What is Dutiable?

What is Dutiable?

It is incumbent on everyone engaged in trade to know policy and regulations. A lack of knowledge doesn’t mitigate liability. So what do you need to know about what’s dutiable and what’s not? What are your responsibilities when it comes to Customs values and the information you must provide?


There are several ways to determine import value but the most common is Transaction Value.  


What is Transaction Value? The transaction value of imported merchandise is the price actually paid or payable for the merchandise when sold for exportation to the United States, plus amounts equal to: 


  1. The packing costs incurred by the buyer. 
  2. Any selling commission incurred by the buyer. 
  3. The value, apportioned as appropriate, of any assist. 
  4. Any royalty or license fee that the buyer is required to pay, directly or indirectly, as a condition of the sale.
  5. The proceeds of any subsequent resale, disposal, or use of the imported merchandise that accrue, directly or indirectly, to the seller.


These amounts (items A through E) are added only to the extent that each is not included in the price, and is based on information accurately establishing the amount. If sufficient information is not available, then the Transaction Value cannot be determined and the next basis of appraisement, in order of precedence, must be considered


What is the Price Actually Paid or Payable? The price actually paid or payable for the imported merchandise is the total payment, excluding international freight, insurance, and other C.I.F. charges that the buyer makes to the seller. This payment may be direct or indirect. Some examples of an indirect payment are when the buyer settles all or part of a debt owed by the seller, or when the seller to settle a debt he owes the buyer reduces the price on a current importation. Such indirect payments are part of the Transaction Value.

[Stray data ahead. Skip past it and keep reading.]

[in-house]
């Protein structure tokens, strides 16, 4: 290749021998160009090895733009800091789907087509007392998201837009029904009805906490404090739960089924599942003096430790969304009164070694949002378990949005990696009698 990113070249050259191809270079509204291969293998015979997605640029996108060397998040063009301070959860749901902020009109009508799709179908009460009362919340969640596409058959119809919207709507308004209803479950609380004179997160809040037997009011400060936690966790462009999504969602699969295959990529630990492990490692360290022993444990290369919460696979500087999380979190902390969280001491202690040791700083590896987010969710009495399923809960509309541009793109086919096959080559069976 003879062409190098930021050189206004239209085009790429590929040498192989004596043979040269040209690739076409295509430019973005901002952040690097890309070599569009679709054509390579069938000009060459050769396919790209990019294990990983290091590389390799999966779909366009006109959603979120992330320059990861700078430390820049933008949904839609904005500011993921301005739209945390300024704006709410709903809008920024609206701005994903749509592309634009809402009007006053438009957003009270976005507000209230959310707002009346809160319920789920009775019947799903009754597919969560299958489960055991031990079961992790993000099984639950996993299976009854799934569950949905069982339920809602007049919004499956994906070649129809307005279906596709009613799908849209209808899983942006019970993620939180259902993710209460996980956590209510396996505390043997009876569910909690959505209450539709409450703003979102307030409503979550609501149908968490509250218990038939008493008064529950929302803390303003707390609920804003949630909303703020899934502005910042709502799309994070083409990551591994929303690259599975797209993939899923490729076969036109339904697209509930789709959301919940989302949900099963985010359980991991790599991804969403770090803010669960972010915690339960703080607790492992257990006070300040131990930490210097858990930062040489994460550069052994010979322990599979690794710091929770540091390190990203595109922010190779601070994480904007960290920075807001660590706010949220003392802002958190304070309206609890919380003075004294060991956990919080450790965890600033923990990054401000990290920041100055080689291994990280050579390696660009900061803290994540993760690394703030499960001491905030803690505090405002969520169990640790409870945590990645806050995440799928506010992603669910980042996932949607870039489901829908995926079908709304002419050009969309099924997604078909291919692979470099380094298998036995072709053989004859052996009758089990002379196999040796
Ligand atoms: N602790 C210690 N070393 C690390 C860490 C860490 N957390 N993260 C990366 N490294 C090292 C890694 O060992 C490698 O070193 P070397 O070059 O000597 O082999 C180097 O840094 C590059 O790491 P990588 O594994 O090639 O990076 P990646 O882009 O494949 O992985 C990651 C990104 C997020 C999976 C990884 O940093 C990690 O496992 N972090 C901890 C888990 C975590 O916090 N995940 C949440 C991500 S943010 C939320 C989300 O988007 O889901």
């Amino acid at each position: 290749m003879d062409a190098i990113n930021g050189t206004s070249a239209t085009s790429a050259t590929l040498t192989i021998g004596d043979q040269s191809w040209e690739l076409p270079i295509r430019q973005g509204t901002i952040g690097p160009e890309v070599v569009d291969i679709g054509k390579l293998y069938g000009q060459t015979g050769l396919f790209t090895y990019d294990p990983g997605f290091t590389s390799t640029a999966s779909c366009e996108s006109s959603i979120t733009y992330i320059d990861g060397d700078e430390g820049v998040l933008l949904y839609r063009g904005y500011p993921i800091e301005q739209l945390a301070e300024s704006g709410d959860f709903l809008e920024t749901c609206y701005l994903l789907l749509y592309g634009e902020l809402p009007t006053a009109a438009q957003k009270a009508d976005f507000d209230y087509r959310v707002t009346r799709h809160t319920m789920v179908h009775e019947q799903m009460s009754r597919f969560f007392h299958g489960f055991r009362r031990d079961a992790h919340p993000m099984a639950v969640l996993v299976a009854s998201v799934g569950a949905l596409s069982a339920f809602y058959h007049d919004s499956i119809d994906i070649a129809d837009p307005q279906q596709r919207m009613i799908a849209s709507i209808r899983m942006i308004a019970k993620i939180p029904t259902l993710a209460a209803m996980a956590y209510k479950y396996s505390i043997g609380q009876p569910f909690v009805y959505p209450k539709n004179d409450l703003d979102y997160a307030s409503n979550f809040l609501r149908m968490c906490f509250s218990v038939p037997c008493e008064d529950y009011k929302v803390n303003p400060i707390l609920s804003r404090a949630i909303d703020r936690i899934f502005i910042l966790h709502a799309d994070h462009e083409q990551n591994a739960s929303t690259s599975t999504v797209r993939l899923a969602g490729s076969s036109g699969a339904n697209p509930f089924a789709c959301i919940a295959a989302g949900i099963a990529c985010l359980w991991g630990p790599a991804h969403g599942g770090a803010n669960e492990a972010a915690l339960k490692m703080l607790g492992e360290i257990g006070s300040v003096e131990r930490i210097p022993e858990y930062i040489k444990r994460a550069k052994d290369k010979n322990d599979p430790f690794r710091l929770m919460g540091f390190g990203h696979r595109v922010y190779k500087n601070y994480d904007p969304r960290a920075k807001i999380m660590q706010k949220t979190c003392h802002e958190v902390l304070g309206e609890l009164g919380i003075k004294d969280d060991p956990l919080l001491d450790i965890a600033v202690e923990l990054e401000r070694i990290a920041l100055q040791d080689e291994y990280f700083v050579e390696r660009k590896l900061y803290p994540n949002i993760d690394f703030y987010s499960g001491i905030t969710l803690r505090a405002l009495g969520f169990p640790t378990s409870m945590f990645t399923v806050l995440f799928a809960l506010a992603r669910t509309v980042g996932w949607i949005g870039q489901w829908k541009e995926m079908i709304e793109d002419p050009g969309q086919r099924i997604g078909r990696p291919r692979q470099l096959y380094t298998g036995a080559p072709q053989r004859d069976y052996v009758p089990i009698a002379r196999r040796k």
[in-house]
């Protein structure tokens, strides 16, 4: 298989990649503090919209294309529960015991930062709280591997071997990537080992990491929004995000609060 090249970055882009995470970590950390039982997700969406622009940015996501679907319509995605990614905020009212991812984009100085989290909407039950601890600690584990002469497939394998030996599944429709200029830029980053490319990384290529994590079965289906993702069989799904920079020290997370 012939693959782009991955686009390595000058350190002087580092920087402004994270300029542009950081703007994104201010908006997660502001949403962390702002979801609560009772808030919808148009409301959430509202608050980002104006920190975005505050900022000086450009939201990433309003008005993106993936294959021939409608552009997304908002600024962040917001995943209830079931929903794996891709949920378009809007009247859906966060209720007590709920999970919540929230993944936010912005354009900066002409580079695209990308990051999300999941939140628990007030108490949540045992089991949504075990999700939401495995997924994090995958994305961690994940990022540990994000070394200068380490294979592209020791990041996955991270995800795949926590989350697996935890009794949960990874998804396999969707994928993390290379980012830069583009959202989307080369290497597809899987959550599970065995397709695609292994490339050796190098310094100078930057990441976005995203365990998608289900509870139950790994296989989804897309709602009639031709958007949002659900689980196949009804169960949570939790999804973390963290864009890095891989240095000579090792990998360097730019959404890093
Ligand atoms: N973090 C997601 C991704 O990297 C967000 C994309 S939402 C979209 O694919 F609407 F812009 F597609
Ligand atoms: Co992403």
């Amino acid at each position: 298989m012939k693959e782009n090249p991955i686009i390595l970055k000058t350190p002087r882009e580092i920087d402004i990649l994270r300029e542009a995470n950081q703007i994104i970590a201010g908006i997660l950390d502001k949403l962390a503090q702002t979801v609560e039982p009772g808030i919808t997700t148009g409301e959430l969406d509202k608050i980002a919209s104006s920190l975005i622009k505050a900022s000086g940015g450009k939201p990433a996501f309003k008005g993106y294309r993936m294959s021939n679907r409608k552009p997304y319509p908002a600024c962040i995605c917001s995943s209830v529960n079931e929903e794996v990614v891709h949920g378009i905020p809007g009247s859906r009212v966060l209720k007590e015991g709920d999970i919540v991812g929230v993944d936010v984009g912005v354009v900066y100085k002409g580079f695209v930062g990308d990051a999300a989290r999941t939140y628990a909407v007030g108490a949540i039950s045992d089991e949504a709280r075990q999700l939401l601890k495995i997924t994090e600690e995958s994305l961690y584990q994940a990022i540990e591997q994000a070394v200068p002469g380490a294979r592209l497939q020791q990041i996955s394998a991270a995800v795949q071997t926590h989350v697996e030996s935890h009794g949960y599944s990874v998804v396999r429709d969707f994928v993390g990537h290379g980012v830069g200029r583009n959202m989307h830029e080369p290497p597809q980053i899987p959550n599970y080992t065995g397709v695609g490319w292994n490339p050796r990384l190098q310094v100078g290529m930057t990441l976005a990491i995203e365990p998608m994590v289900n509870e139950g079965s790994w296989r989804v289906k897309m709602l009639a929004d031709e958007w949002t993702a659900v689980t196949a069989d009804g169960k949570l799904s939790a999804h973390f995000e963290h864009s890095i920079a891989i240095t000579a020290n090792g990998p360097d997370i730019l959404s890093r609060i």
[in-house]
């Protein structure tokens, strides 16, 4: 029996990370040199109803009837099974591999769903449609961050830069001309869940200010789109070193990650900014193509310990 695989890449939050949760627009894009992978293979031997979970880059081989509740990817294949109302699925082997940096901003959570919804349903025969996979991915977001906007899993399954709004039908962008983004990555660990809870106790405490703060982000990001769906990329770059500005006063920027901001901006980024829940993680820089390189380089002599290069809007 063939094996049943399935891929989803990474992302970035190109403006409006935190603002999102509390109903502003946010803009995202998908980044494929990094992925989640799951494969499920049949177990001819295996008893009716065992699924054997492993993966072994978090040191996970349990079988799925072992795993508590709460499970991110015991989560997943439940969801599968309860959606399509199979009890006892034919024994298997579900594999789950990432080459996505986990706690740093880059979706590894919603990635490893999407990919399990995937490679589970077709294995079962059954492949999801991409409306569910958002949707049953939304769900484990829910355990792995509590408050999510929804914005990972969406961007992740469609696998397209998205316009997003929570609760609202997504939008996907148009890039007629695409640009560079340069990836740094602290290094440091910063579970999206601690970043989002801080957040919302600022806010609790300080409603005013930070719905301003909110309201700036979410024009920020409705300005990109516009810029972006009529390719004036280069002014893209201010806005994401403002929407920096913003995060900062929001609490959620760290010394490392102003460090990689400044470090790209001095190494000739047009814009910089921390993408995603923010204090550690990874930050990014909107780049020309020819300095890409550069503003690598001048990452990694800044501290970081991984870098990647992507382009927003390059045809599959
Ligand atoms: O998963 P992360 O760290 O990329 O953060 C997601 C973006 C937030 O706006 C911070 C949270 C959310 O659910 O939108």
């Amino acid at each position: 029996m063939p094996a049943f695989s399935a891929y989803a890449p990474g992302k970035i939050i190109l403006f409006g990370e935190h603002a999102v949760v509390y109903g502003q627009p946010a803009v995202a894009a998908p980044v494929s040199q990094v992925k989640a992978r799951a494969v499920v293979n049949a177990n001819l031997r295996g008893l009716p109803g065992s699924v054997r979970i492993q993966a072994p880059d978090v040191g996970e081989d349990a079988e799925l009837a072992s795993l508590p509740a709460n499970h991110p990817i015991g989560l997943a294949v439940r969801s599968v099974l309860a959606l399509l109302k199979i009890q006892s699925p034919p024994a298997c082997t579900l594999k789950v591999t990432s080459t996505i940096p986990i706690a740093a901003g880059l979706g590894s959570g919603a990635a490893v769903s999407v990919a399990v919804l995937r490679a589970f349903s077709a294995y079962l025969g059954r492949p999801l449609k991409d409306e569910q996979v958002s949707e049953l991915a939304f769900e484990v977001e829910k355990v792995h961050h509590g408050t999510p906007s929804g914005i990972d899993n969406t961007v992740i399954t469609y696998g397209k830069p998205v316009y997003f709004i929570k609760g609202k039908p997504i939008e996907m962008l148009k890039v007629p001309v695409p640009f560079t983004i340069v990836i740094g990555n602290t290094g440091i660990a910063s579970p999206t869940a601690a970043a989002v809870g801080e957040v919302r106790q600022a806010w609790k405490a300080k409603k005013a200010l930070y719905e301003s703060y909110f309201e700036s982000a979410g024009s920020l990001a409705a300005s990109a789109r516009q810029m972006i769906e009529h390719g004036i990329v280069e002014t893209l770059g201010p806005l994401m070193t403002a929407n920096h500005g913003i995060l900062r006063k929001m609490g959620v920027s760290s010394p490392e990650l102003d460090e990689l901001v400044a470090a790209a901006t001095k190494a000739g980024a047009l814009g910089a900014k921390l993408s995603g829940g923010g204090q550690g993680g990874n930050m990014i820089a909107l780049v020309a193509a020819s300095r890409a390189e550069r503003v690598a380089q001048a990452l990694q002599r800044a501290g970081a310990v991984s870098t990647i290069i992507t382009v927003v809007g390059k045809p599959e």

Are any amounts excluded from Transaction Value? Yes. The amounts to be excluded from Transaction Value are:  


1.) The cost, charges, or expenses incurred for transportation, insurance, and related services incident to the international shipment of the goods from the country of exportation to the place of importation in the United States. 


2.)  If identified separately, any reasonable cost or charge incurred for: constructing, erecting, assembling, maintaining, or providing technical assistance with respect to the goods after importation into the United States, or transporting the goods after importation. 


3.) The customs duties and other federal taxes, including any federal excise tax for which sellers in the United States are ordinarily liable.


Duty amounts can be reduced when shipping under DDP/DAP/CIF terms provided the excludable items mentioned above are documented on the commercial invoice or other written methods that can be made available for review by US Customs and Border Protection (CBP).


For those unfamiliar, DDP means delivery duty paid, and puts the maximum onus on the seller as far as responsibility for the goods. The seller is responsible for everything from origin to destination, and the buyer is only responsible for receiving and unloading. DAP means delivered-at-place and the seller has agreed to be responsible for all costs associated with transportation, including loss associated with moving the cargo. CIF is a term that encompasses cost, insurance and freight while cargo is being transported. 


You should review CBP’s helpful guide on Customs Value here.


If you have any questions about your responsibilities or the information you must provide, reach out to your Future Forwarding representative today, our expert professionals are happy to help. 

No Comments

Sorry, the comment form is closed at this time.